Jump to content

Sri Lankan traditional medicine

From Wikipedia, the free encyclopedia

Sri Lanka has its own indigenous scheme of traditional medicine which is called hela wedakama (not associated with ayurveda it is unique).[1][2] This system has been practised for thousands of years. On the other hand, the Sri Lankan hela wedakama tradition is a mixture of Sinhala traditional medicine, mainland āyurveda and Siddha systems of India, Unani medicine of Greece through the Arabs, and most importantly, the Desheeya Chikitsa, which is the indigenous medicine of Sri Lanka. College teaching of these systems began in 1929 at what is now the Institute of Indigenous Medicine of the University of Colombo. The Siddha Medicine Unit moved to the University of Jaffna in 1984.[3]


Sri Lanka developed its own ayurvedic system based on a prescriptions handed down from generation to generation over 3,000 years. The ancient kings, who were also prominent physicians, sustained its survival and longevity. King Buddhadasa (398 AD), the most influential of these physicians, wrote the obtain the permit prior to start treatments for the patients or prior to starting making medicines according to the ancient traditions.

Ancient inscriptions on rock surfaces reveal that organized medical services existed within the country for centuries. In fact, Sri Lanka claims to be the first country in the world to have established dedicated hospitals with the capability of performing surgeries even for animals. The Sri Lankan mountain Mihintale still has the ruins of what many believe to be the first hospital in the world. Old hospital sites now attract tourists. These places have come to symbolize a traditional sense of healing and care.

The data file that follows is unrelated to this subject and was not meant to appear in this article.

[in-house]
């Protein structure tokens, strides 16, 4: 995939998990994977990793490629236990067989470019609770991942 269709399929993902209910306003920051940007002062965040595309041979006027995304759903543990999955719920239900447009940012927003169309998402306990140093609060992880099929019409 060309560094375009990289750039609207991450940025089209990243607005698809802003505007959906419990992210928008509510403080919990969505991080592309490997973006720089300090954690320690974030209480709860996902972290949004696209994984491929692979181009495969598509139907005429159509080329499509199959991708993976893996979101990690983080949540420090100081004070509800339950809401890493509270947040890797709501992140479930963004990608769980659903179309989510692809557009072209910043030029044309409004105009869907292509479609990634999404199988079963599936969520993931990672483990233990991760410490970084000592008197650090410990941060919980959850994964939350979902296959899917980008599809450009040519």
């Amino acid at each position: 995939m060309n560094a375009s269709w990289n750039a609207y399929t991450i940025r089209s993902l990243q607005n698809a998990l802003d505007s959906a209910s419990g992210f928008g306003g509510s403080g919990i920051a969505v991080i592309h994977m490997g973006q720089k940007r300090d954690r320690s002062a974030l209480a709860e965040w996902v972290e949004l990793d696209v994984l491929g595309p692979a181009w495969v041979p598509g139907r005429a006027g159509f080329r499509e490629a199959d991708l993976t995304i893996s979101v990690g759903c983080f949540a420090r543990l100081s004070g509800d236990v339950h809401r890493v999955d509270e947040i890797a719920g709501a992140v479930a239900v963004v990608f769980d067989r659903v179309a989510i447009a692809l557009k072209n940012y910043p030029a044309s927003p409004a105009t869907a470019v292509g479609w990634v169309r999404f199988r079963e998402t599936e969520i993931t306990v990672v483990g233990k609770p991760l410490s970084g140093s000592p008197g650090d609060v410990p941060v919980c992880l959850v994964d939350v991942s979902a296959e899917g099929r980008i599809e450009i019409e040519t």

Ayurvedic physicians had historically benefited from royal patronage which in turn endowed them with prestige. From this legacy stems a well-known Sri Lankan saying: "If you can not be a king, become a healer." Traditional medicine had largely died out in Sri Lanka with the advent and ravages of European colonialism and the growth in popularity of prescription drugs. In recent years, however, increasing numbers of tourists have been seeking out alternative remedies such as panchakarma.[4] In addition to Buddhism and other things which have become objects of nationalism, āyurveda continues to influence politics and discourse in Sri Lanka.


  1. ^ Plunkett, Richard; Ellemor, Brigitte (2003). Sri Lanka. Lonely Planet. p. 174. ISBN 1-74059-423-1.
  2. ^ Petitjean, Patrick; Jami, Catherine; Moulin, Anne Marie (1992). Science and Empires. Springer. p. 112. ISBN 0-7923-1518-9.
  3. ^ Bhavani, Dr S. "History of the Development of Indigenous Medical System in Sri Lanka" (PDF). Retrieved 11 October 2021.
  4. ^ "Ayurveda Sri Lanka|Yoga and Ayurveda Retreat".